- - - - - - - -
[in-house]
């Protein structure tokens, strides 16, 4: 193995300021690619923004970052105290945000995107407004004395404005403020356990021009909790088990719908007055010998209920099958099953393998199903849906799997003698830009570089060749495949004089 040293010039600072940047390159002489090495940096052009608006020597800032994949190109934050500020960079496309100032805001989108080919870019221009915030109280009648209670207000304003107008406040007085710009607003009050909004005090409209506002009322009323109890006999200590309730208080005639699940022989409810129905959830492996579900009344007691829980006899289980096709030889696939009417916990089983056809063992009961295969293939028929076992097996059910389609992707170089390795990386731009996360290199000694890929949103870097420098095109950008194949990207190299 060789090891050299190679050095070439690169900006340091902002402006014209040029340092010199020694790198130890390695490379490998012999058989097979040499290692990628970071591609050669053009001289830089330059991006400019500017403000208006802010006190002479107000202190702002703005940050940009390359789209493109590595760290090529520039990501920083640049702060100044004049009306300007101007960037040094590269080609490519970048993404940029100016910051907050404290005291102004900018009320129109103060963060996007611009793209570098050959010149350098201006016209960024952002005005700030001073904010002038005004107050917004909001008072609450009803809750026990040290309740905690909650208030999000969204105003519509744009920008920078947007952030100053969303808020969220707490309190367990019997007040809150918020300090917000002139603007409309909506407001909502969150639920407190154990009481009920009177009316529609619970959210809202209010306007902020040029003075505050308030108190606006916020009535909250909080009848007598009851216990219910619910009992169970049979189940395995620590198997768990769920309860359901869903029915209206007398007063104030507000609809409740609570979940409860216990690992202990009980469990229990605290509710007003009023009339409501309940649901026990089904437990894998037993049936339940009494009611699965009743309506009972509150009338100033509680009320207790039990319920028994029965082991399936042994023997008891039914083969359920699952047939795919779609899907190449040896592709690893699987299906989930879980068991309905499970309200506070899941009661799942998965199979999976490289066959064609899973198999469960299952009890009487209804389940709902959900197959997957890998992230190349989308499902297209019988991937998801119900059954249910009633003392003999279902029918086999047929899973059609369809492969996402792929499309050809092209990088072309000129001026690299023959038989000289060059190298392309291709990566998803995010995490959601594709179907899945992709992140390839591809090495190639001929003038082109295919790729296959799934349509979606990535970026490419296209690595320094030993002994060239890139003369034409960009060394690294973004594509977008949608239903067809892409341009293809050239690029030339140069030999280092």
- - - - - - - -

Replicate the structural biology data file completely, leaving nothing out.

[in-house]
């Protein structure tokens, strides 16, 4: 193995300021690619923004970052105290945000995107407004004395404005403020356990021009909790088990719908007055010998209920099958099953393998199903849906799997003698830009570089060749495949004089 040293010039600072940047390159002489090495940096052009608006020597800032994949190109934050500020960079496309100032805001989108080919870019221009915030109280009648209670207000304003107008406040007085710009607003009050909004005090409209506002009322009323109890006999200590309730208080005639699940022989409810129905959830492996579900009344007691829980006899289980096709030889696939009417916990089983056809063992009961295969293939028929076992097996059910389609992707170089390795990386731009996360290199000694890929949103870097420098095109950008194949990207190299 060789090891050299190679050095070439690169900006340091902002402006014209040029340092010199020694790198130890390695490379490998012999058989097979040499290692990628970071591609050669053009001289830089330059991006400019500017403000208006802010006190002479107000202190702002703005940050940009390359789209493109590595760290090529520039990501920083640049702060100044004049009306300007101007960037040094590269080609490519970048993404940029100016910051907050404290005291102004900018009320129109103060963060996007611009793209570098050959010149350098201006016209960024952002005005700030001073904010002038005004107050917004909001008072609450009803809750026990040290309740905690909650208030999000969204105003519509744009920008920078947007952030100053969303808020969220707490309190367990019997007040809150918020300090917000002139603007409309909506407001909502969150639920407190154990009481009920009177009316529609619970959210809202209010306007902020040029003075505050308030108190606006916020009535909250909080009848007598009851216990219910619910009992169970049979189940395995620590198997768990769920309860359901869903029915209206007398007063104030507000609809409740609570979940409860216990690992202990009980469990229990605290509710007003009023009339409501309940649901026990089904437990894998037993049936339940009494009611699965009743309506009972509150009338100033509680009320207790039990319920028994029965082991399936042994023997008891039914083969359920699952047939795919779609899907190449040896592709690893699987299906989930879980068991309905499970309200506070899941009661799942998965199979999976490289066959064609899973198999469960299952009890009487209804389940709902959900197959997957890998992230190349989308499902297209019988991937998801119900059954249910009633003392003999279902029918086999047929899973059609369809492969996402792929499309050809092209990088072309000129001026690299023959038989000289060059190298392309291709990566998803995010995490959601594709179907899945992709992140390839591809090495190639001929003038082109295919790729296959799934349509979606990535970026490419296209690595320094030993002994060239890139003369034409960009060394690294973004594509977008949608239903067809892409341009293809050239690029030339140069030999280092």